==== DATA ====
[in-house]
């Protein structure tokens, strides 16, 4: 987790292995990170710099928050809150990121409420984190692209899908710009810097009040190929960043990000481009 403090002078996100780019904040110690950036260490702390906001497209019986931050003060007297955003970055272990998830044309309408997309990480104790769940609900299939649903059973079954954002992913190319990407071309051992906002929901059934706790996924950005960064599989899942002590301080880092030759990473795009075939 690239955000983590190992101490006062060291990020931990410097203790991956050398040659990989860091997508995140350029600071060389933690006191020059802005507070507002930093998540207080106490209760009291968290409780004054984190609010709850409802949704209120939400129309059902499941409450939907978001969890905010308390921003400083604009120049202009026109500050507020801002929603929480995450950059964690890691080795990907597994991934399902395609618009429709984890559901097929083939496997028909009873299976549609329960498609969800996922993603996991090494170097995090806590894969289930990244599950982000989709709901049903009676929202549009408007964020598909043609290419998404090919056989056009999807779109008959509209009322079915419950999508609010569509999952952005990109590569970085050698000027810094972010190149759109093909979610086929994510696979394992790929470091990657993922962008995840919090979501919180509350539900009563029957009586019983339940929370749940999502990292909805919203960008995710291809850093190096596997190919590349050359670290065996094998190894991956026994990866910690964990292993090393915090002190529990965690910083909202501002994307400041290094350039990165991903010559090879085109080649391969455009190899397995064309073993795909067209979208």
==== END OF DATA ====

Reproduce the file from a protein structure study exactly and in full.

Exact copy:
[in-house]
């Protein structure tokens, strides 16, 4: 987790292995990170710099928050809150990121409420984190692209899908710009810097009040190929960043990000481009 403090002078996100780019904040110690950036260490702390906001497209019986931050003060007297955003970055272990998830044309309408997309990480104790769940609900299939649903059973079954954002992913190319990407071309051992906002929901059934706790996924950005960064599989899942002590301080880092030759990473795009075939 690239955000983590190992101490006062060291990020931990410097203790991956050398040659990989860091997508995140350029600071060389933690006191020059802005507070507002930093998540207080106490209760009291968290409780004054984190609010709850409802949704209120939400129309059902499941409450939907978001969890905010308390921003400083604009120049202009026109500050507020801002929603929480995450950059964690890691080795990907597994991934399902395609618009429709984890559901097929083939496997028909009873299976549609329960498609969800996922993603996991090494170097995090806590894969289930990244599950982000989709709901049903009676929202549009408007964020598909043609290419998404090919056989056009999807779109008959509209009322079915419950999508609010569509999952952005990109590569970085050698000027810094972010190149759109093909979610086929994510696979394992790929470091990657993922962008995840919090979501919180509350539900009563029957009586019983339940929370749940999502990292909805919203960008995710291809850093190096596997190919590349050359670290065996094998190894991956026994990866910690964990292993090393915090002190529990965690910083909202501002994307400041290094350039990165991903010559090879085109080649391969455009190899397995064309073993795909067209979208």